A low cost scanner that can be plugged into any computer to show images of an unborn baby has been developed by Newcastle University engineers.

The hand-held USB device – which is roughly the size of a computer mouse – works in a similar way to existing ultrasound scanners, using pulses of high frequency sound to build up a picture of the unborn child on the computer screen when a transducer is moved over the skin.

However, unlike the expensive ultrasound machines used in most hospitals, which can cost up to £100,000, the scanner created by Jeff Neasham at Newcastle University can be manufactured for as little as £30.

According to Neasham, he was able to keep the design and hardware costs to an absolute minimum thanks to his experience  in sonar signal processing. The scanner produces an output power that is 10-100 times lower than conventional hospital ultrasounds.

Neasham, an engineer at Newcastle University’s School of Electrical and Electronic Engineering, said: “Cost was the key. The goal was to produce a device that could be made for a similar cost to the hand-held Doppler devices used by most  midwives.  Not an easy task when you consider a £20,000 scanner is generally classed as low cost.”

It is hoped the device, which can be used with any standard PC made in the last ten years, will be used to provide antenatal information that could save the lives of hundreds of thousands of women and children in poor countries. UN statistics estimate that more than 250,000 women die annually from complications during pregnancy or childbirth, almost all of them – 99 per cent – in developing countries.  Tragically, most of these deaths are avoidable and a lack of access to equipment is cited as one of the key factors.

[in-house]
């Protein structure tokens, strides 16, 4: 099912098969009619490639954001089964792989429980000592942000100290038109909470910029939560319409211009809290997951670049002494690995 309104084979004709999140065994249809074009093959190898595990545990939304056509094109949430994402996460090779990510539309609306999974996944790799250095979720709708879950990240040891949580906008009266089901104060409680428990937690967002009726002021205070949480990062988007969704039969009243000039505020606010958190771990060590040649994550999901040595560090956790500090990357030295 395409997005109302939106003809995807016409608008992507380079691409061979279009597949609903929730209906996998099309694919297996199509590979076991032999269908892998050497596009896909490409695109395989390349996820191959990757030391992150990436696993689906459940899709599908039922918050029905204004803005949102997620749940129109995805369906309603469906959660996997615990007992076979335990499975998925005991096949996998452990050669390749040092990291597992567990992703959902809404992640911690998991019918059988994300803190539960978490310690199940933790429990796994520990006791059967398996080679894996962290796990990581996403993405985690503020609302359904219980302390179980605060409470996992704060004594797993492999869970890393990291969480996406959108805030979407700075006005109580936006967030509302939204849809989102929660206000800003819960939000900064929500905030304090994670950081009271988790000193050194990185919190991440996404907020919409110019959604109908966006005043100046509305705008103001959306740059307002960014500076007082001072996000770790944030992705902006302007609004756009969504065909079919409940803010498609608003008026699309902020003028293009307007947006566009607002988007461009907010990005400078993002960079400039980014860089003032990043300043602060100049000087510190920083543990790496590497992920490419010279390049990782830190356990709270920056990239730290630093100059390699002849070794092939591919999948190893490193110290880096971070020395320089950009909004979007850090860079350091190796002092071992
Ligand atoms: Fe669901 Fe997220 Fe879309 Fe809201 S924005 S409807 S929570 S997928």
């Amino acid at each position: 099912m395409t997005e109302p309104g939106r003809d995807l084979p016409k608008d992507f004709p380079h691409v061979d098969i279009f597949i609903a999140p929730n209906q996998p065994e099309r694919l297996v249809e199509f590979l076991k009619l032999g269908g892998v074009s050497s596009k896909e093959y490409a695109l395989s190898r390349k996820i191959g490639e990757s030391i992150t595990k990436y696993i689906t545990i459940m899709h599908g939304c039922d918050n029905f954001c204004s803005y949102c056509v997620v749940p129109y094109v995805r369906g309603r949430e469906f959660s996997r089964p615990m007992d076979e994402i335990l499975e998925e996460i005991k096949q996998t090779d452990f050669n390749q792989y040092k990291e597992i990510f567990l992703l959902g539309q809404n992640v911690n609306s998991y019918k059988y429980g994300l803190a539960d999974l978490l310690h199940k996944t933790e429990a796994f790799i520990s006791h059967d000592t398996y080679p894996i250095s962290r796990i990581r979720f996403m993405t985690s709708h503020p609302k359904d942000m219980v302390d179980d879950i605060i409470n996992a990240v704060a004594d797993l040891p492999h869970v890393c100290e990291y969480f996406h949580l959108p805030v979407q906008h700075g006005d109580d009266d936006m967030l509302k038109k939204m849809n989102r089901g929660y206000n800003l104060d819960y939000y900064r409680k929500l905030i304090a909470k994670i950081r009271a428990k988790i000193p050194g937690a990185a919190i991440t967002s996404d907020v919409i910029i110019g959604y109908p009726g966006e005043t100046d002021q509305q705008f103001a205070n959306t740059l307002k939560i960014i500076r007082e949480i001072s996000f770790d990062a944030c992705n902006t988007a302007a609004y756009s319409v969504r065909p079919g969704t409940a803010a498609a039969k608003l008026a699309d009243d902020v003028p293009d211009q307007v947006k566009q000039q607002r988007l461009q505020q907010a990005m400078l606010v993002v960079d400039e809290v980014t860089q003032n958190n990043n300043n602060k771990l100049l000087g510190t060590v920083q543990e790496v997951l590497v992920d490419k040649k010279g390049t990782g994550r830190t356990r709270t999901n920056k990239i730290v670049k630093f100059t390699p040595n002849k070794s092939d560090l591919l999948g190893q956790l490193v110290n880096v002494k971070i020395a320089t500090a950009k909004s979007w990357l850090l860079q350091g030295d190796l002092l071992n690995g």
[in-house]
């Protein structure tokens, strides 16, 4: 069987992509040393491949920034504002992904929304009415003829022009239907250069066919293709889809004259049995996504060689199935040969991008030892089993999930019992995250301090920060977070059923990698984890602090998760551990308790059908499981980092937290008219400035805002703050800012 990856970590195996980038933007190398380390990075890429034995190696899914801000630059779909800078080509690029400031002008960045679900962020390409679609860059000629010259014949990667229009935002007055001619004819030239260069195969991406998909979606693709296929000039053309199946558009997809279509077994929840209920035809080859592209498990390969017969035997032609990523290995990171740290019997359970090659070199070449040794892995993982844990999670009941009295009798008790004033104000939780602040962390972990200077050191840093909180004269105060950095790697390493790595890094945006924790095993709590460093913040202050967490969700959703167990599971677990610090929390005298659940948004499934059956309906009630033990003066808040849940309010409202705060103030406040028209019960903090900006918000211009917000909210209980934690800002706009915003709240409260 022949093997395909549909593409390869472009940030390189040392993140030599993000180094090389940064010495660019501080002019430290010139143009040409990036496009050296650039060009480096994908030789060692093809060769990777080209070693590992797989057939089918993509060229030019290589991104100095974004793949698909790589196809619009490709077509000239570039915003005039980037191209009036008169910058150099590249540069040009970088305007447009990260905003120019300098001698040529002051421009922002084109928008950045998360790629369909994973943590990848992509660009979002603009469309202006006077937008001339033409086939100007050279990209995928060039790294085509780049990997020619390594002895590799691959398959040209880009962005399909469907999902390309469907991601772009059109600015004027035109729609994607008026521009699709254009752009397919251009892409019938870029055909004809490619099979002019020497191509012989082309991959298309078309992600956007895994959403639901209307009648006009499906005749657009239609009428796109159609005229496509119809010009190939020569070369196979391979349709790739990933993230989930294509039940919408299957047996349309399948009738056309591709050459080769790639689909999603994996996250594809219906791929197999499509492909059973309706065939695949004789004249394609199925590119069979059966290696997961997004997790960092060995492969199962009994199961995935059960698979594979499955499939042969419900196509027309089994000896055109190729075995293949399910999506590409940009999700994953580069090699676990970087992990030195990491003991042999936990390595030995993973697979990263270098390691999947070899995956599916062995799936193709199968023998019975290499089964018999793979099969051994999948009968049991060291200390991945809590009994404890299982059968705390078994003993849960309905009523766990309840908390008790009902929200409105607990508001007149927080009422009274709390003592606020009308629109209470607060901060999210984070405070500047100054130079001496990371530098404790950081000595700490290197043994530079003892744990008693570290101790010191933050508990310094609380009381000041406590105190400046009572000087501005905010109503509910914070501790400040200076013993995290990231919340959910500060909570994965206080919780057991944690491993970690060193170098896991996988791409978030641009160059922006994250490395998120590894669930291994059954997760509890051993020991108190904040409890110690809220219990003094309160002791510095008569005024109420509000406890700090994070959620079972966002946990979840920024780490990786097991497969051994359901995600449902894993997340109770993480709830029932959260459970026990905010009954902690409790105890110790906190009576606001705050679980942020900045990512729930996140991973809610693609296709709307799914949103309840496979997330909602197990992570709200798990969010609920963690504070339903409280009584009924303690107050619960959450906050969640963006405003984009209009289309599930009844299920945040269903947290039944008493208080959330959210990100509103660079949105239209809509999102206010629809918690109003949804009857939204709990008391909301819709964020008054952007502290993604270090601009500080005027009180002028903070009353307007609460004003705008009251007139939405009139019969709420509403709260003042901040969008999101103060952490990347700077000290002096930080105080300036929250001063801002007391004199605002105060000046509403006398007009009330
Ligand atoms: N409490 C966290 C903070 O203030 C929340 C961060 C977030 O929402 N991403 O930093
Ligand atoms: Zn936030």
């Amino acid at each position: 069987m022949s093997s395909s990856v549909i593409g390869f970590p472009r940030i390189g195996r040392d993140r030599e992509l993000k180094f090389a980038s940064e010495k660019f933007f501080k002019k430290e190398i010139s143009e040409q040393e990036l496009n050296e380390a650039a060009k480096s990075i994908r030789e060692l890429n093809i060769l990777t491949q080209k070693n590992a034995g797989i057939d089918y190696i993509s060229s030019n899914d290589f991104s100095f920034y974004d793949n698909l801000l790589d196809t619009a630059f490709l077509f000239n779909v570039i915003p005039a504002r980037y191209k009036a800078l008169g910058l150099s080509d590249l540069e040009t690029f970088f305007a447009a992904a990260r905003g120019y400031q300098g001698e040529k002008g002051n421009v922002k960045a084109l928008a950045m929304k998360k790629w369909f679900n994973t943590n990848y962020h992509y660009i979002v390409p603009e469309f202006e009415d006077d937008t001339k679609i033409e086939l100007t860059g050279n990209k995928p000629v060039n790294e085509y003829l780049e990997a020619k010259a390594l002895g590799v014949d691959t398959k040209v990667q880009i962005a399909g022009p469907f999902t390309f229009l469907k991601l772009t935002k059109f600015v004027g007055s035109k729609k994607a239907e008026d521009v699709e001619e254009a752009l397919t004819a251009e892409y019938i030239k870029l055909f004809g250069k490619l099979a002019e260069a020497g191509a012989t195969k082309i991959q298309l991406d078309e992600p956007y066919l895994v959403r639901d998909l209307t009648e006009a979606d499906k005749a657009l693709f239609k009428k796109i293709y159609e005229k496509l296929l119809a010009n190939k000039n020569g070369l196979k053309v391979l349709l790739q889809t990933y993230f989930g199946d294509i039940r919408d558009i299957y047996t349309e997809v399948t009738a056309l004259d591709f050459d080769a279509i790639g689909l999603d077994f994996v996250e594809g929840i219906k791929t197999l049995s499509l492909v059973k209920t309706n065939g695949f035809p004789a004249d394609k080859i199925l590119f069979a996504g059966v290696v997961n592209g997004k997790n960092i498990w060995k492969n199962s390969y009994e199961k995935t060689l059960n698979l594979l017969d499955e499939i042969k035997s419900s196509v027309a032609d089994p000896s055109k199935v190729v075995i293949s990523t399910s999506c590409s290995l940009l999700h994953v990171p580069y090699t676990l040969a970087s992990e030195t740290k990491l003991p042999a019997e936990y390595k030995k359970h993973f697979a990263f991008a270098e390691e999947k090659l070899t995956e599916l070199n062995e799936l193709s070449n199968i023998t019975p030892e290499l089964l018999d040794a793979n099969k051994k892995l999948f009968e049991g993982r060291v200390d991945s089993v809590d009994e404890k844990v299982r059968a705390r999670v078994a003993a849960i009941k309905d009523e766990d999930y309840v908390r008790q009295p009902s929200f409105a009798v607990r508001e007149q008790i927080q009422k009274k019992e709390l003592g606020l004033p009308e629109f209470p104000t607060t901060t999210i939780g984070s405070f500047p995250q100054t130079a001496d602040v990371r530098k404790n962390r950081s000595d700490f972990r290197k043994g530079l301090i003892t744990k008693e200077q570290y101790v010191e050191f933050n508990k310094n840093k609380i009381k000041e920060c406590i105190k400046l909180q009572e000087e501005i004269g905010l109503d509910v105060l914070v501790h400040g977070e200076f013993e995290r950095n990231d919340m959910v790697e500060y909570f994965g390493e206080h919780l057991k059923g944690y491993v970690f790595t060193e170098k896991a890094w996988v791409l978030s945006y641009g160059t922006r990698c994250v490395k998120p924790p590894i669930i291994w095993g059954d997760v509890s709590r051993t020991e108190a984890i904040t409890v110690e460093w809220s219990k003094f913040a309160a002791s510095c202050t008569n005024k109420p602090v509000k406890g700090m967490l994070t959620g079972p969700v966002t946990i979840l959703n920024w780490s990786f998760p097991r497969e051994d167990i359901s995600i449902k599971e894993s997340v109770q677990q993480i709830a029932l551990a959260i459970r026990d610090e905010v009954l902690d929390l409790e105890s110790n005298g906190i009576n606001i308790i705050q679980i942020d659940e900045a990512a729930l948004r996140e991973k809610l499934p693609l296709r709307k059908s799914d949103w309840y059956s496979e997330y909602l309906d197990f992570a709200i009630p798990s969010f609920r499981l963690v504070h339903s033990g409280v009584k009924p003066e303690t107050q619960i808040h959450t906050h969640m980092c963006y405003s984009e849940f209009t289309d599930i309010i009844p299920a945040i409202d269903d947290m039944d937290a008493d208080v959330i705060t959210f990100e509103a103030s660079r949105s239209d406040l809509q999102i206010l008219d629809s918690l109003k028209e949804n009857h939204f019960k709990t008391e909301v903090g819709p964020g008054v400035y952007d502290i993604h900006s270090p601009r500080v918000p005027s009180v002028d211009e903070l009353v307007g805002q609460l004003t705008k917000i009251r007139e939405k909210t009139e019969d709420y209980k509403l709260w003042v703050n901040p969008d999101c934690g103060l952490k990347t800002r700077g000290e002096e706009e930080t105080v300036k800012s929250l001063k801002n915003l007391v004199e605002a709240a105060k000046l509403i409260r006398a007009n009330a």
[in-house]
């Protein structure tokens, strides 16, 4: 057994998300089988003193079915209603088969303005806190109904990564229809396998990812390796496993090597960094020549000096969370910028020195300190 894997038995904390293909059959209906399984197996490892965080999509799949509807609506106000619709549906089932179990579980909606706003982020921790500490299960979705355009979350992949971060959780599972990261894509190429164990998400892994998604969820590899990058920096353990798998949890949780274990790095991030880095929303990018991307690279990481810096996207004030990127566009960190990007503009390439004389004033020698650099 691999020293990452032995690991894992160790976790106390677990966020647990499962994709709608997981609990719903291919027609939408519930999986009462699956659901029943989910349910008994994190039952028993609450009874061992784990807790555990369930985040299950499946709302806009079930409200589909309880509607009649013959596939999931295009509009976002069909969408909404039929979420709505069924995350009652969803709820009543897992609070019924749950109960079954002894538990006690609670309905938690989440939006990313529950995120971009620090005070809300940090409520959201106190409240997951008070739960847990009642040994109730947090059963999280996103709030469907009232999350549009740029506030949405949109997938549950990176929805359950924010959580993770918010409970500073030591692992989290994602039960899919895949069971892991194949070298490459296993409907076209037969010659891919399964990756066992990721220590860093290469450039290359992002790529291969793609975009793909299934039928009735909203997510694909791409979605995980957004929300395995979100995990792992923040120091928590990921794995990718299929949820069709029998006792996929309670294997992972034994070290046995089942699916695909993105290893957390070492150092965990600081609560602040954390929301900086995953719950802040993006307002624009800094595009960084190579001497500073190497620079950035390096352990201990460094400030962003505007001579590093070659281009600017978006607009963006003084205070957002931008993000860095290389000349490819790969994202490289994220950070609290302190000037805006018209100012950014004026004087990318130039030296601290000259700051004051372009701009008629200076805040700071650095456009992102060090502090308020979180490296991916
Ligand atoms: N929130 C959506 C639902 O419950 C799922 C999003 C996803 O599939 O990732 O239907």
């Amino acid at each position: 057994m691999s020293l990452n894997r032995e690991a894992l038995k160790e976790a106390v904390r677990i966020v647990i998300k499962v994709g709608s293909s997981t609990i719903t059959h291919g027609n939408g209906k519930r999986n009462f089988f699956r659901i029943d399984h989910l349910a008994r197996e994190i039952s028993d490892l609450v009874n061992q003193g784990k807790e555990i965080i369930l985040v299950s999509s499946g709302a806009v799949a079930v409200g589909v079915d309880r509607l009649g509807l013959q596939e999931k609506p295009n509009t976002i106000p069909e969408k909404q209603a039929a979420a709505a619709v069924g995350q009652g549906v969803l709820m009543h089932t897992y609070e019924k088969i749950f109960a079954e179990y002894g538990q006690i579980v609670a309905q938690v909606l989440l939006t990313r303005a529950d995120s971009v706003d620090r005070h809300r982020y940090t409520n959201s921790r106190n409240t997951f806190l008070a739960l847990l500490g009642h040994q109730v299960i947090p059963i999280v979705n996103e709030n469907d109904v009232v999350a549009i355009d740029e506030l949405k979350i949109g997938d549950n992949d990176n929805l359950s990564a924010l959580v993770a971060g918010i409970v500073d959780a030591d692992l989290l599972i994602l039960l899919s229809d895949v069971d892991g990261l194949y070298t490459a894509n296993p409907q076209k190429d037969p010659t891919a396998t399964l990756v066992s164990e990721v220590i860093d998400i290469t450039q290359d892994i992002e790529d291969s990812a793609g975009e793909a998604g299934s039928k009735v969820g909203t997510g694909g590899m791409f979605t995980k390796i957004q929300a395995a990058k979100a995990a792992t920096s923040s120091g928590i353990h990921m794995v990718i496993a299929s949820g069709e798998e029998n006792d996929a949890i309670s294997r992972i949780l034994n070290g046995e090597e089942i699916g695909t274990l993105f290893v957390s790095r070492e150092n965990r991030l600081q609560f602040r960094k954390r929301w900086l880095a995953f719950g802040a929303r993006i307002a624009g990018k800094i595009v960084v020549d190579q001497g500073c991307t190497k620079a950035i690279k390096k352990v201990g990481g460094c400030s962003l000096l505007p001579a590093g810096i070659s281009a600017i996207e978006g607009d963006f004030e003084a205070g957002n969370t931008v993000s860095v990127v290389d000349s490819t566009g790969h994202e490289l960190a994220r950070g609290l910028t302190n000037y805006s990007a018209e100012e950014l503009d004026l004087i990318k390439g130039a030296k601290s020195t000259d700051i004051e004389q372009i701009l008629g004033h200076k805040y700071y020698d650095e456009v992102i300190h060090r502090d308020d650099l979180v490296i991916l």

Neasham, an expert in underwater sonar technology, has previously developed systems for imaging the seabed to look for ship wrecks or specific geographical features.

“It was my own experience of becoming a father and going through the whole antenatal process that prompted me to start the project,” explains the father-of-two.

“I was sat with my wife looking at our child on the screen, we realised how privileged we were to have access to this kind of care and it was my wife who suggested that I could apply my knowledge from sonar research to try to make this more affordable.”

If you happen to be a large medical device manufacturing company, information on licensing the technology can be found here.



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